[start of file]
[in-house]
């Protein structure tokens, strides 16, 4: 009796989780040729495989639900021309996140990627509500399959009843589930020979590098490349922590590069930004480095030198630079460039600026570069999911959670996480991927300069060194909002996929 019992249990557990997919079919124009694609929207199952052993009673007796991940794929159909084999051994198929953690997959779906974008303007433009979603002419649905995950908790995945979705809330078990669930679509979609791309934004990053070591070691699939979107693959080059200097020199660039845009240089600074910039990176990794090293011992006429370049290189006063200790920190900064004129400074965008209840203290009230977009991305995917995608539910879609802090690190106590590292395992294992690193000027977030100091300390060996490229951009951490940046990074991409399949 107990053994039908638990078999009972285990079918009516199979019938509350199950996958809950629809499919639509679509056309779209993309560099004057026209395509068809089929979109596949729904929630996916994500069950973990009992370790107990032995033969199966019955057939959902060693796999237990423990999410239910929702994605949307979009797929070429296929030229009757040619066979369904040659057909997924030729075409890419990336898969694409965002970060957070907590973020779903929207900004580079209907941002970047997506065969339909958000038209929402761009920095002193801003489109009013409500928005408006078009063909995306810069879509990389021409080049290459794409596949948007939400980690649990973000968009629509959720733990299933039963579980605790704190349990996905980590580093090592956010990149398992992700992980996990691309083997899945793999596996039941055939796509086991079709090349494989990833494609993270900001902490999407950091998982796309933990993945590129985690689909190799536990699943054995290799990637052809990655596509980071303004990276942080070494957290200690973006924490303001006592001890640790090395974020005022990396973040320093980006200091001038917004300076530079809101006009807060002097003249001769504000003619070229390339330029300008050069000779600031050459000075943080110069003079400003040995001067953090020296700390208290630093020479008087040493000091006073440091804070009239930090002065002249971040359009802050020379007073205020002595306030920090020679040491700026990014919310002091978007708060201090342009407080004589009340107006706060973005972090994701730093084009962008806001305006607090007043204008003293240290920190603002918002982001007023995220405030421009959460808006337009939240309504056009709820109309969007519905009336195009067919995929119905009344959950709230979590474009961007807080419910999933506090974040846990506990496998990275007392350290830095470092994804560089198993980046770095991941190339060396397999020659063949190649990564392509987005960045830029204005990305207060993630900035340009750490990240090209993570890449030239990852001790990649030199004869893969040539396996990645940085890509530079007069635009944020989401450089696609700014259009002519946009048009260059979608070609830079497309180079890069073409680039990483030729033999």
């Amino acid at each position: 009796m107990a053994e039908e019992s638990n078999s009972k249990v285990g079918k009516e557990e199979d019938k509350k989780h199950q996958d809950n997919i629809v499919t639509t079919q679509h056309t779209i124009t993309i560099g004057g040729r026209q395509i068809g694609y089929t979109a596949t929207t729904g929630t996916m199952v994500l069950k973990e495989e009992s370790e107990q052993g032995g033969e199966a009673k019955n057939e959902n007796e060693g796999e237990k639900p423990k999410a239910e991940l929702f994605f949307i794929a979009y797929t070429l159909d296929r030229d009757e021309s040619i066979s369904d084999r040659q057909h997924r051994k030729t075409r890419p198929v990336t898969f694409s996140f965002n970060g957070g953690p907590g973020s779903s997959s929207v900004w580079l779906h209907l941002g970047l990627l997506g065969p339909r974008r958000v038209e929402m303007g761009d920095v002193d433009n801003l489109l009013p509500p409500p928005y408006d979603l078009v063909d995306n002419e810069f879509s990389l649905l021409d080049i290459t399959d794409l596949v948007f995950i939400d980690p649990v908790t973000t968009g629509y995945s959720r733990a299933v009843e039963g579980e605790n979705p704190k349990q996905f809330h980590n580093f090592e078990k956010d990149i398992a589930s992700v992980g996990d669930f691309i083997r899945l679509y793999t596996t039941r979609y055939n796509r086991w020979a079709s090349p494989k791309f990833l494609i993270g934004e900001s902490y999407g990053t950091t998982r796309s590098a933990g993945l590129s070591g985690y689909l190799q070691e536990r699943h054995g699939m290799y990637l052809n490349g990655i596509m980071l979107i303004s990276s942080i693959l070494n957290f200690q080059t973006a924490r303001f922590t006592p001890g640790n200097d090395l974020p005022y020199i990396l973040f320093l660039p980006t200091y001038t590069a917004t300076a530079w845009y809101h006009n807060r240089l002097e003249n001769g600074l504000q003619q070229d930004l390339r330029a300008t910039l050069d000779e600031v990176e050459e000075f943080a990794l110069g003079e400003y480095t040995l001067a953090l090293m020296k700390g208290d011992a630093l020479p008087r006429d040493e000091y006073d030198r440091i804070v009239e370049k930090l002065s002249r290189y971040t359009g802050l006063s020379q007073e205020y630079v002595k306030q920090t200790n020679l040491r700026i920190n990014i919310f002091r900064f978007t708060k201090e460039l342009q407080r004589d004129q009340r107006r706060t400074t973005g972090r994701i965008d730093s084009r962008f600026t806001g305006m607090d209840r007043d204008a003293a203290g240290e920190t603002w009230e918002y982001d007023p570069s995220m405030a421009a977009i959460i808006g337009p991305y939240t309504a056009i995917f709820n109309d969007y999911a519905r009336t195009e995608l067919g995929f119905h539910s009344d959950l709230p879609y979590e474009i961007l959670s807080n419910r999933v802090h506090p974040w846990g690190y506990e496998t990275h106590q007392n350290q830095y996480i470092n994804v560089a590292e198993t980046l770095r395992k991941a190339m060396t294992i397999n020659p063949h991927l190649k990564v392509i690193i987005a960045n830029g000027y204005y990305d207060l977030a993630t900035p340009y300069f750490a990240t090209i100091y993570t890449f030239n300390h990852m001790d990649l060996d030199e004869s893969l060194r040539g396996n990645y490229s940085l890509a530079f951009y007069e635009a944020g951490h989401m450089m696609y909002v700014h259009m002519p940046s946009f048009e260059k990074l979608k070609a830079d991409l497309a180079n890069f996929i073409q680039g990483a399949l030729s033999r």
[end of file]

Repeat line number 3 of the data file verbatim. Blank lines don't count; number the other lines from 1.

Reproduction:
């Amino acid at each position: 009796m107990a053994e039908e019992s638990n078999s009972k249990v285990g079918k009516e557990e199979d019938k509350k989780h199950q996958d809950n997919i629809v499919t639509t079919q679509h056309t779209i124009t993309i560099g004057g040729r026209q395509i068809g694609y089929t979109a596949t929207t729904g929630t996916m199952v994500l069950k973990e495989e009992s370790e107990q052993g032995g033969e199966a009673k019955n057939e959902n007796e060693g796999e237990k639900p423990k999410a239910e991940l929702f994605f949307i794929a979009y797929t070429l159909d296929r030229d009757e021309s040619i066979s369904d084999r040659q057909h997924r051994k030729t075409r890419p198929v990336t898969f694409s996140f965002n970060g957070g953690p907590g973020s779903s997959s929207v900004w580079l779906h209907l941002g970047l990627l997506g065969p339909r974008r958000v038209e929402m303007g761009d920095v002193d433009n801003l489109l009013p509500p409500p928005y408006d979603l078009v063909d995306n002419e810069f879509s990389l649905l021409d080049i290459t399959d794409l596949v948007f995950i939400d980690p649990v908790t973000t968009g629509y995945s959720r733990a299933v009843e039963g579980e605790n979705p704190k349990q996905f809330h980590n580093f090592e078990k956010d990149i398992a589930s992700v992980g996990d669930f691309i083997r899945l679509y793999t596996t039941r979609y055939n796509r086991w020979a079709s090349p494989k791309f990833l494609i993270g934004e900001s902490y999407g990053t950091t998982r796309s590098a933990g993945l590129s070591g985690y689909l190799q070691e536990r699943h054995g699939m290799y990637l052809n490349g990655i596509m980071l979107i303004s990276s942080i693959l070494n957290f200690q080059t973006a924490r303001f922590t006592p001890g640790n200097d090395l974020p005022y020199i990396l973040f320093l660039p980006t200091y001038t590069a917004t300076a530079w845009y809101h006009n807060r240089l002097e003249n001769g600074l504000q003619q070229d930004l390339r330029a300008t910039l050069d000779e600031v990176e050459e000075f943080a990794l110069g003079e400003y480095t040995l001067a953090l090293m020296k700390g208290d011992a630093l020479p008087r006429d040493e000091y006073d030198r440091i804070v009239e370049k930090l002065s002249r290189y971040t359009g802050l006063s020379q007073e205020y630079v002595k306030q920090t200790n020679l040491r700026i920190n990014i919310f002091r900064f978007t708060k201090e460039l342009q407080r004589d004129q009340r107006r706060t400074t973005g972090r994701i965008d730093s084009r962008f600026t806001g305006m607090d209840r007043d204008a003293a203290g240290e920190t603002w009230e918002y982001d007023p570069s995220m405030a421009a977009i959460i808006g337009p991305y939240t309504a056009i995917f709820n109309d969007y999911a519905r009336t195009e995608l067919g995929f119905h539910s009344d959950l709230p879609y979590e474009i961007l959670s807080n419910r999933v802090h506090p974040w846990g690190y506990e496998t990275h106590q007392n350290q830095y996480i470092n994804v560089a590292e198993t980046l770095r395992k991941a190339m060396t294992i397999n020659p063949h991927l190649k990564v392509i690193i987005a960045n830029g000027y204005y990305d207060l977030a993630t900035p340009y300069f750490a990240t090209i100091y993570t890449f030239n300390h990852m001790d990649l060996d030199e004869s893969l060194r040539g396996n990645y490229s940085l890509a530079f951009y007069e635009a944020g951490h989401m450089m696609y909002v700014h259009m002519p940046s946009f048009e260059k990074l979608k070609a830079d991409l497309a180079n890069f996929i073409q680039g990483a399949l030729s033999r």